Second, average 4G speeds in Europe are generally faster than in the rest of the world already. So even when the data surge inevitably hits download speeds, it is not likely to impact users as much.

Take, for example, one of the fastest countries in the world, the Netherlands, where T-Mobile Netherlands introduced unlimited plans in January 2017, followed by Tele2 Netherlands Holding NV in May. According to the Authority for Consumers and Markets (ACM), data consumption subsequently skyrocketed. But OpenSignal's measurements show that users in the Netherlands did not suffer from a noticeable slowdown in speeds following the introduction of unlimted plans.

November 2016

June 2017

November 2017

February 2018

33.84 Mbit/s

38.36 Mbit/s

38.91 Mbit/s

42.12 Mbit/s

Preparing for the surge
There's no way around the fact that the dramatic increase in network traffic from unlimited plans has an impact on network speeds. But there are several steps operators can take to mitigate the effects. They can invest in capacity upgrades to their current networks, acquire further spectrum, or deploy fatter pipes and more cell sites. They can also choose to invest in newer-generation network technologies better equipped to handle the data surge. The unifying factor in all of these options is investment.

Whichever path they choose, Europe’s operators will be well served to properly prepare themselves for the 'open tap' of unlimited data, especially if they want to hold on to their comfortable lead in the global race for faster 4G speeds.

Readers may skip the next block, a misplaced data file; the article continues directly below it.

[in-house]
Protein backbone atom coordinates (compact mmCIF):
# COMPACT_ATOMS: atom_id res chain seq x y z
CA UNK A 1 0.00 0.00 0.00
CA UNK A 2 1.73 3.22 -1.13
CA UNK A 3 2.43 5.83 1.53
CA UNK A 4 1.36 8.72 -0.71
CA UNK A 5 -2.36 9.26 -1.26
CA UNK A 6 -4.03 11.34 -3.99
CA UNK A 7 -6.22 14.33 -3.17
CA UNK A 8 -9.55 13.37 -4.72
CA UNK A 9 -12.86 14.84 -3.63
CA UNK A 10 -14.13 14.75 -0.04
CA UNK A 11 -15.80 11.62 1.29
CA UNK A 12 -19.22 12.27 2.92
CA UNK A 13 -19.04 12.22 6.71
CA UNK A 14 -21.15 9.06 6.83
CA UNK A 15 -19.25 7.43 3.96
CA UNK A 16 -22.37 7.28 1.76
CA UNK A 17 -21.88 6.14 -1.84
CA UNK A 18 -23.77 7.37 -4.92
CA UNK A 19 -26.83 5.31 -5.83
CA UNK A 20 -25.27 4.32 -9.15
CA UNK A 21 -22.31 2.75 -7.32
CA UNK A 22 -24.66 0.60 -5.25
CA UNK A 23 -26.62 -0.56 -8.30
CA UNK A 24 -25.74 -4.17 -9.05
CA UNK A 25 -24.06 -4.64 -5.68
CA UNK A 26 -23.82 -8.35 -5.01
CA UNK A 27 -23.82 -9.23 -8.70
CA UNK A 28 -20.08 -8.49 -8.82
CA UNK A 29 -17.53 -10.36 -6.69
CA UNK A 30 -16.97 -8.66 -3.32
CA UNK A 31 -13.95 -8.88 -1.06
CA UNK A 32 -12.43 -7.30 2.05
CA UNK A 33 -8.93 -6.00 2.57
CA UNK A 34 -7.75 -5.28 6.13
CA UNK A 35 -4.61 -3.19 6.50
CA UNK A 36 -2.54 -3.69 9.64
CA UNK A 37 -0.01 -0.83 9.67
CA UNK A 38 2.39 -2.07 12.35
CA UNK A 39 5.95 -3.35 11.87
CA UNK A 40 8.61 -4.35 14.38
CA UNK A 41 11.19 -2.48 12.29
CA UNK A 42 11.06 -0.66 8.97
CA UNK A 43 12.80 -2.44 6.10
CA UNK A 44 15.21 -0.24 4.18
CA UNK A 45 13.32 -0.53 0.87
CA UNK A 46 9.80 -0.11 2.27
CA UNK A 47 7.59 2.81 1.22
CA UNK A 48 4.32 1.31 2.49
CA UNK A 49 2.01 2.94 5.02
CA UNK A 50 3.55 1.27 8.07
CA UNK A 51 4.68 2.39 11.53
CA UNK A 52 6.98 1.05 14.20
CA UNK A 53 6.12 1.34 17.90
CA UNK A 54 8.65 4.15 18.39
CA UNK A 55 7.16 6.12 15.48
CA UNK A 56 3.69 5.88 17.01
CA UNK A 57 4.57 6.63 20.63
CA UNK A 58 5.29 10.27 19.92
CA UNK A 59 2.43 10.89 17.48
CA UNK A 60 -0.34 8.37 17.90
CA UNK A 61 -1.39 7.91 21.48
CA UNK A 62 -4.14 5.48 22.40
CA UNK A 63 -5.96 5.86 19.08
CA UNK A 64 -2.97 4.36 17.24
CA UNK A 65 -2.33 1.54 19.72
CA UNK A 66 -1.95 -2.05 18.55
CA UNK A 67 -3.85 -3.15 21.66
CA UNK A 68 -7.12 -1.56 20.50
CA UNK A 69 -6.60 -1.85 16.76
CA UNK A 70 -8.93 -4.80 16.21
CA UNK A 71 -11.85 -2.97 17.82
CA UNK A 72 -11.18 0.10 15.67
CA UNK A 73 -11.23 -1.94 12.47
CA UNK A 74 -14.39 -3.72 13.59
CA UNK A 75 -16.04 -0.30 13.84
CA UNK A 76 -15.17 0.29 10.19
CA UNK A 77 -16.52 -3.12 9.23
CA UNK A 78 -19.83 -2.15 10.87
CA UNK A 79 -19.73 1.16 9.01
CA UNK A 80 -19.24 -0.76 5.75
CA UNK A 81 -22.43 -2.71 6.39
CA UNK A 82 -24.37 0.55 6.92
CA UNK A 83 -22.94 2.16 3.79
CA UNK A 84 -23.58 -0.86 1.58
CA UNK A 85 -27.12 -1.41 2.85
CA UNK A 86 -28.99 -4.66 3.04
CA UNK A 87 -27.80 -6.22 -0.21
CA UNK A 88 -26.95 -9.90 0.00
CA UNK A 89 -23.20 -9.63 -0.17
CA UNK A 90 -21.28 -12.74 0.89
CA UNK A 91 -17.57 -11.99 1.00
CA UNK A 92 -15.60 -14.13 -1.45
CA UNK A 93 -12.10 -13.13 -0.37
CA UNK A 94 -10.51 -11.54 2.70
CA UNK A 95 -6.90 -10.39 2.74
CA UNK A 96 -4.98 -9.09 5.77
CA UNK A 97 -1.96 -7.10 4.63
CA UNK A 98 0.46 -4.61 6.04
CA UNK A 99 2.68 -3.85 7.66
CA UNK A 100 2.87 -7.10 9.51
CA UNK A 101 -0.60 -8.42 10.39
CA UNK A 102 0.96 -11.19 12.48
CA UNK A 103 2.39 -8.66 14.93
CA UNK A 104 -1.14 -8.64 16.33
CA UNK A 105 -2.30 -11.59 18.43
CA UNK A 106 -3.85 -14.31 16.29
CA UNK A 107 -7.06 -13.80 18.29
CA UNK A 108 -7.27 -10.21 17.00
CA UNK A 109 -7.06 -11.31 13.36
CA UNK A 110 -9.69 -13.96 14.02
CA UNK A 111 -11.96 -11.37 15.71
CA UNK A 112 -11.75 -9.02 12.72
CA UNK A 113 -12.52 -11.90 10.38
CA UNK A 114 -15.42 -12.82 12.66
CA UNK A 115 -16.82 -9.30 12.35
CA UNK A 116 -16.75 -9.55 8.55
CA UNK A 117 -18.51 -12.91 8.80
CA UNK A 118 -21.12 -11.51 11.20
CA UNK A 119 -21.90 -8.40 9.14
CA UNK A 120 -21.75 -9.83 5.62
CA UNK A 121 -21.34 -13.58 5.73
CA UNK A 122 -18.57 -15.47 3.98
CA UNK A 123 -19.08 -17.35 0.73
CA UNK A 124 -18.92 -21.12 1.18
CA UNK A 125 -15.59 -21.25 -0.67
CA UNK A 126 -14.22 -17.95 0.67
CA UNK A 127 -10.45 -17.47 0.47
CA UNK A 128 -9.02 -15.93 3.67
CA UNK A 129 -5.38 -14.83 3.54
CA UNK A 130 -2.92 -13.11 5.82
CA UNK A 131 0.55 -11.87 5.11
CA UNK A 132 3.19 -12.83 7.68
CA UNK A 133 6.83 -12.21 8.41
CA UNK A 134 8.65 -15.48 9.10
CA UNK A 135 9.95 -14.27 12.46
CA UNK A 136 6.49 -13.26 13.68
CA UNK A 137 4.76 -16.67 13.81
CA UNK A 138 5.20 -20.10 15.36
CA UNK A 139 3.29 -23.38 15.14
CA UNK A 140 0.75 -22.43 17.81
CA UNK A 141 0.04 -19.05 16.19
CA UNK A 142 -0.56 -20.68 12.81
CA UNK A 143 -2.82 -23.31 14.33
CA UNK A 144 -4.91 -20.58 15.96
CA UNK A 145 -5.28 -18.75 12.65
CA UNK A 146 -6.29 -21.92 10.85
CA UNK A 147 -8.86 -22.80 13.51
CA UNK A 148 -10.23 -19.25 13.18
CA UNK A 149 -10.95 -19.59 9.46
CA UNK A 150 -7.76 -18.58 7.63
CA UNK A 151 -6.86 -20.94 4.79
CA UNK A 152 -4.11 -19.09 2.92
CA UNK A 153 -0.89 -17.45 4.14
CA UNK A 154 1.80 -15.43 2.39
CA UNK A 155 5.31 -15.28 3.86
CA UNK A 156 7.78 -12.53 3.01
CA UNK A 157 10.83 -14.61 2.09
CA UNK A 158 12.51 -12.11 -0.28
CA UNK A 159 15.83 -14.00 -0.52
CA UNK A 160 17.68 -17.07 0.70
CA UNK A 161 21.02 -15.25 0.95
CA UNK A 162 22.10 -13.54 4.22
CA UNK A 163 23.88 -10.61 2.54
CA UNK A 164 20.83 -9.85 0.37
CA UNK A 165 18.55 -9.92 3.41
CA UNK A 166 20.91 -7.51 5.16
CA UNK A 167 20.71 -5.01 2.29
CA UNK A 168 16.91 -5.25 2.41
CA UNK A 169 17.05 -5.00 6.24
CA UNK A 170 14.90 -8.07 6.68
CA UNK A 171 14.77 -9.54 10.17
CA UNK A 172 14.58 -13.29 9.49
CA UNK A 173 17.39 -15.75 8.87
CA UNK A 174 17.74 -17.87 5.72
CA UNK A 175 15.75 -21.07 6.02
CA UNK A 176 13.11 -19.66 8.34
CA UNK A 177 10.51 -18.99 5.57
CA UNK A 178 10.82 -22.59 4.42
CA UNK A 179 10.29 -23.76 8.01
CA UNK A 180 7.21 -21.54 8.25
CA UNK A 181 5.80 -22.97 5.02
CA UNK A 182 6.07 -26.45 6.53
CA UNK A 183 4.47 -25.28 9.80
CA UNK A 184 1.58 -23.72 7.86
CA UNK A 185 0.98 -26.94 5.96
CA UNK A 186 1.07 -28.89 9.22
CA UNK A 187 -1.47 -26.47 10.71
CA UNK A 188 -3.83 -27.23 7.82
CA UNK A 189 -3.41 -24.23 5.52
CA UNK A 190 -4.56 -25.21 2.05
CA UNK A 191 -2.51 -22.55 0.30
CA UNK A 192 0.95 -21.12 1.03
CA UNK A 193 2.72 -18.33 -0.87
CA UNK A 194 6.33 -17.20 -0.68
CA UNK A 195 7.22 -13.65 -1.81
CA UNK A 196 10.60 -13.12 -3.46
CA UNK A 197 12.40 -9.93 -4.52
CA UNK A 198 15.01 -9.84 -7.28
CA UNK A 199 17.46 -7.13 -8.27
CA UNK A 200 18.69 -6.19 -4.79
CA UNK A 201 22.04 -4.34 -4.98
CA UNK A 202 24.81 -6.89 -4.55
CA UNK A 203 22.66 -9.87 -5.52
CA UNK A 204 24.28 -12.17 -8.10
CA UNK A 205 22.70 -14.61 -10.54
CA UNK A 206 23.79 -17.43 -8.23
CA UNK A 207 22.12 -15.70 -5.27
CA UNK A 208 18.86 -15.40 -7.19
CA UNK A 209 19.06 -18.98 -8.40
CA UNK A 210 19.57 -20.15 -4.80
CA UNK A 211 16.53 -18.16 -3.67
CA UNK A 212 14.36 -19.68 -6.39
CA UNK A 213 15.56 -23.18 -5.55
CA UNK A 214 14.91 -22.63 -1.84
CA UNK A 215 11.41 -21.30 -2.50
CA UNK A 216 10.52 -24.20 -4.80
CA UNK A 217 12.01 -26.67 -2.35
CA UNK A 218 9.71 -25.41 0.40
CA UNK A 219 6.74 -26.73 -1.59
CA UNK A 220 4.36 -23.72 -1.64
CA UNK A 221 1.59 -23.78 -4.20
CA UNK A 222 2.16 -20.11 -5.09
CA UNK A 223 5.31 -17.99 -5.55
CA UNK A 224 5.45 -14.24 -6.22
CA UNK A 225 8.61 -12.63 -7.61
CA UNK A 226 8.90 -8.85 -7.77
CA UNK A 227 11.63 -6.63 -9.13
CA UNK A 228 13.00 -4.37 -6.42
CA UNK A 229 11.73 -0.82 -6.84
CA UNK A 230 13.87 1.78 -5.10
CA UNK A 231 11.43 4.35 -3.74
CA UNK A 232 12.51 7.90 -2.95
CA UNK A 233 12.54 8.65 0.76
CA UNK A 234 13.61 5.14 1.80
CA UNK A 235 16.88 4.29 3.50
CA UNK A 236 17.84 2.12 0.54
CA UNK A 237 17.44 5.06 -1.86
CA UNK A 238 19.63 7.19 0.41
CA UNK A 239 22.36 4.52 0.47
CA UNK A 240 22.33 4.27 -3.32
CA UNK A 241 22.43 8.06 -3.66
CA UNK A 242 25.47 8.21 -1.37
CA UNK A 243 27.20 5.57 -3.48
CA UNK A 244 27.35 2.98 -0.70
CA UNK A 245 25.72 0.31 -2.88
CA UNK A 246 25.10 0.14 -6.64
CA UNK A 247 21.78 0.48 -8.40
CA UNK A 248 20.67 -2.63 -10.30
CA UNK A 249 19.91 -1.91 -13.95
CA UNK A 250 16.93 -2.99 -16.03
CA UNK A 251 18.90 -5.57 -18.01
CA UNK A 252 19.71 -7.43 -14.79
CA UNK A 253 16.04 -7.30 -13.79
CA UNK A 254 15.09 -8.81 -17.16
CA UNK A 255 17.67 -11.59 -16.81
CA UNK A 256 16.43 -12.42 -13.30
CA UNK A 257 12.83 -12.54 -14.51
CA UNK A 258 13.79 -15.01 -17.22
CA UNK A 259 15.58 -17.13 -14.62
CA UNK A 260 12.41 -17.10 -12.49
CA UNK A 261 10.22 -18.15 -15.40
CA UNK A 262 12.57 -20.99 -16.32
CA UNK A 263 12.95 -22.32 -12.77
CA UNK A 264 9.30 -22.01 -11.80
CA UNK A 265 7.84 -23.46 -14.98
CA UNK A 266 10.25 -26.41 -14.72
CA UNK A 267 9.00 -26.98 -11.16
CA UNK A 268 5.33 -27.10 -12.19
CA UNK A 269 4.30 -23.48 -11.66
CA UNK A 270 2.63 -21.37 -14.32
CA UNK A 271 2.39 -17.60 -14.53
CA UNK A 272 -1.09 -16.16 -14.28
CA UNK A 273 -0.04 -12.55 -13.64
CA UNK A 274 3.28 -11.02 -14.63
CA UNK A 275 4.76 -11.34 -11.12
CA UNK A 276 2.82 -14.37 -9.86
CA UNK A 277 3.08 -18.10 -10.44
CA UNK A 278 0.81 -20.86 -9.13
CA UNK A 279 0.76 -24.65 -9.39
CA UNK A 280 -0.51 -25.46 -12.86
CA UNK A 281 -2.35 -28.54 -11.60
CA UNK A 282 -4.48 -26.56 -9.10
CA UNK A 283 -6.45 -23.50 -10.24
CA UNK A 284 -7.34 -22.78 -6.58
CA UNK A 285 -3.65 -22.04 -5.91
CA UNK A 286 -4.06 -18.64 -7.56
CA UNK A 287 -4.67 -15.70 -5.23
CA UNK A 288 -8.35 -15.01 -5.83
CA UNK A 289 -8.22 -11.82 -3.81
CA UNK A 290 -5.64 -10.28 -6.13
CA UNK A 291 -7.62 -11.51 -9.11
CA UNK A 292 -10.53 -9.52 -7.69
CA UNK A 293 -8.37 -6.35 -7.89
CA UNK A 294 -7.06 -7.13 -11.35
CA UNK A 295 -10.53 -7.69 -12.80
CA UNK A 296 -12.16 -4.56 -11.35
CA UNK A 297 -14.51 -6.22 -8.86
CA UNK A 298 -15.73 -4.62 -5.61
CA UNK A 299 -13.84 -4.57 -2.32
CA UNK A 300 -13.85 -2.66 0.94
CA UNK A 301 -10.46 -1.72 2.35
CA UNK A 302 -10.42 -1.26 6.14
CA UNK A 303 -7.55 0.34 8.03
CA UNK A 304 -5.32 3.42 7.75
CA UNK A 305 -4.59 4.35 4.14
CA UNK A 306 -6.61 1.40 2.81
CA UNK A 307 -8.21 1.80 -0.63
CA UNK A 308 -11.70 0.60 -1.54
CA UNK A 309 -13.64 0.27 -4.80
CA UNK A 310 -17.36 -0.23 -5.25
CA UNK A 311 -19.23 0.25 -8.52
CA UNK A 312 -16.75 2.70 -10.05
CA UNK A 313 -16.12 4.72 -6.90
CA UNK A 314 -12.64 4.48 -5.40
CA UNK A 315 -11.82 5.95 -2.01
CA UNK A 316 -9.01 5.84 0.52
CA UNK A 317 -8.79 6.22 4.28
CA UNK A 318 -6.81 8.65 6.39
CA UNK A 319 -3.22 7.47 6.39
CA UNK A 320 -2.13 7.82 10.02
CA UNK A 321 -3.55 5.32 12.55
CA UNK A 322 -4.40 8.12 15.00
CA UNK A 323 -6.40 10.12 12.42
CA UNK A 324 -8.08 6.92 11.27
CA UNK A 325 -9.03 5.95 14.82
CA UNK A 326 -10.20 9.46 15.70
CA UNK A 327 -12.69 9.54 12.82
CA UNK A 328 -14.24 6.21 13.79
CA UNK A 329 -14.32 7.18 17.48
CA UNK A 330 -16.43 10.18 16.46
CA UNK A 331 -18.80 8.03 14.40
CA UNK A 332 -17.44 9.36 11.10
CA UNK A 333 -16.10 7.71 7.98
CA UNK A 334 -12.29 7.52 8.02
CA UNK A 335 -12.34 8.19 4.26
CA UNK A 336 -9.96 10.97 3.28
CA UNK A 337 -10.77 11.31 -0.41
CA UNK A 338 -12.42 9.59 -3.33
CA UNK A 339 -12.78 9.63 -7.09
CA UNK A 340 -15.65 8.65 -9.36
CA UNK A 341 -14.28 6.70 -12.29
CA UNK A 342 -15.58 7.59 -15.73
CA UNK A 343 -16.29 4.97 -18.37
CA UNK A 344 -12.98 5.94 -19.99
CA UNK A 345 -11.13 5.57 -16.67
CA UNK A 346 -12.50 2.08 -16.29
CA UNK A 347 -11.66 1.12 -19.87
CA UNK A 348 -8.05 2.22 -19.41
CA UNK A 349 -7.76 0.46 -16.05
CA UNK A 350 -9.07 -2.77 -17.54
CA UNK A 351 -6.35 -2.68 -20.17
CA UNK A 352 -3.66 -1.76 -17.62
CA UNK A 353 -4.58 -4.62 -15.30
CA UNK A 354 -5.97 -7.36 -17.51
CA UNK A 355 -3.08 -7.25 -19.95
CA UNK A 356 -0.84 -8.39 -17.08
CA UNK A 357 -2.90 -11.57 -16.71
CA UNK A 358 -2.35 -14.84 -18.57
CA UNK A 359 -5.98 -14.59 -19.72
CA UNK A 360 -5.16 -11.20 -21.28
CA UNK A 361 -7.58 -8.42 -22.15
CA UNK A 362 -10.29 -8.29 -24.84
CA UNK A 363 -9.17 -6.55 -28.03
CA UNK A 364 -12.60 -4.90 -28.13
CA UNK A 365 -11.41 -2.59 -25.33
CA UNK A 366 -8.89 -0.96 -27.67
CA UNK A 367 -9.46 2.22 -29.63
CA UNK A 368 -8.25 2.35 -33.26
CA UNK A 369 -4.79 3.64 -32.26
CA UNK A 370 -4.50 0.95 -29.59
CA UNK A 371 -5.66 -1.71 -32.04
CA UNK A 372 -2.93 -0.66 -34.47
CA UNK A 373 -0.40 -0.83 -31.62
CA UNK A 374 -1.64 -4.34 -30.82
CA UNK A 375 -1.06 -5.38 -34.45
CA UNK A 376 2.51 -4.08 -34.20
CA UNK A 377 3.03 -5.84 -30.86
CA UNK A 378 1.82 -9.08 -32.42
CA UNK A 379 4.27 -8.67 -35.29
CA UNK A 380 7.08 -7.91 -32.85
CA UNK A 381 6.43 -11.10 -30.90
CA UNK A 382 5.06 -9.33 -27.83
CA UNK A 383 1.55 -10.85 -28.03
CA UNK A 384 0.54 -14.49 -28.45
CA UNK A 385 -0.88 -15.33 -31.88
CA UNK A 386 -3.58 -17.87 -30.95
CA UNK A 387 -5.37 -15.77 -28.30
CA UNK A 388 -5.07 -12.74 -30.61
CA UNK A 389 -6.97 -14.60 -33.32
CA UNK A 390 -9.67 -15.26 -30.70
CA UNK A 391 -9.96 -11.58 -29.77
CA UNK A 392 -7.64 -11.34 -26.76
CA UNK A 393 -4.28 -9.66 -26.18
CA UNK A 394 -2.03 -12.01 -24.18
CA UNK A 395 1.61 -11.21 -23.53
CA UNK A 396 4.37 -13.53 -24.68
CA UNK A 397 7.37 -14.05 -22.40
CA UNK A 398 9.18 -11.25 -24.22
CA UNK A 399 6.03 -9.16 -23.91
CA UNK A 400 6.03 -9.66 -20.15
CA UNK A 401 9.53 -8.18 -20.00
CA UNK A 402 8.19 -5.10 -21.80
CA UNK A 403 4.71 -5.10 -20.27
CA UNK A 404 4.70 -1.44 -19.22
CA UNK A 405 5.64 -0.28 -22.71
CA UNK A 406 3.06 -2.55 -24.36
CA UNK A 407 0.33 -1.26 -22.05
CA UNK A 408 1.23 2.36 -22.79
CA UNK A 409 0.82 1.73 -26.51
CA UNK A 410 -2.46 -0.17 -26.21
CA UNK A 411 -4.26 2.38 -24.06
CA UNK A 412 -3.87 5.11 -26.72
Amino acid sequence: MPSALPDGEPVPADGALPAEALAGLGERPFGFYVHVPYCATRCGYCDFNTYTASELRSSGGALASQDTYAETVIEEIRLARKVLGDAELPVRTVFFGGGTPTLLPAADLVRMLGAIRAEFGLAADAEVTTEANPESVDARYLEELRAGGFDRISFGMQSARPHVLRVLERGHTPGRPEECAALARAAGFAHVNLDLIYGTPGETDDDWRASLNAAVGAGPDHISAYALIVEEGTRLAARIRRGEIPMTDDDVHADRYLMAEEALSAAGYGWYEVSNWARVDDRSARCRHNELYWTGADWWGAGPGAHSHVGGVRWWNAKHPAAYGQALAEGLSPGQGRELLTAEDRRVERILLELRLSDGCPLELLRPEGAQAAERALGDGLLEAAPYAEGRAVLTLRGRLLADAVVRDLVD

— Brendan Gill, CEO, OpenSignal

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About the Author(s)

Brendan Gill

CEO, OpenSignal

Brendan Gill is the CEO of OpenSignal, a company he co-founded in 2010. He has spent over 10 years providing solutions to help people understand and improve mobile service and experience. Prior to OpenSignal, Brendan was part of the team that launched RepeaterStore in 2007, which provides signal boosting solutions to improve wireless cell and data reception in buildings, homes and vehicles. Brendan also founded BetaFoundry, an accelerator programme offering mentors and advisors for students to encourage them to choose an alternative to the standard career path. Brendan holds a degree in Physics and Philosophy from the University of Oxford.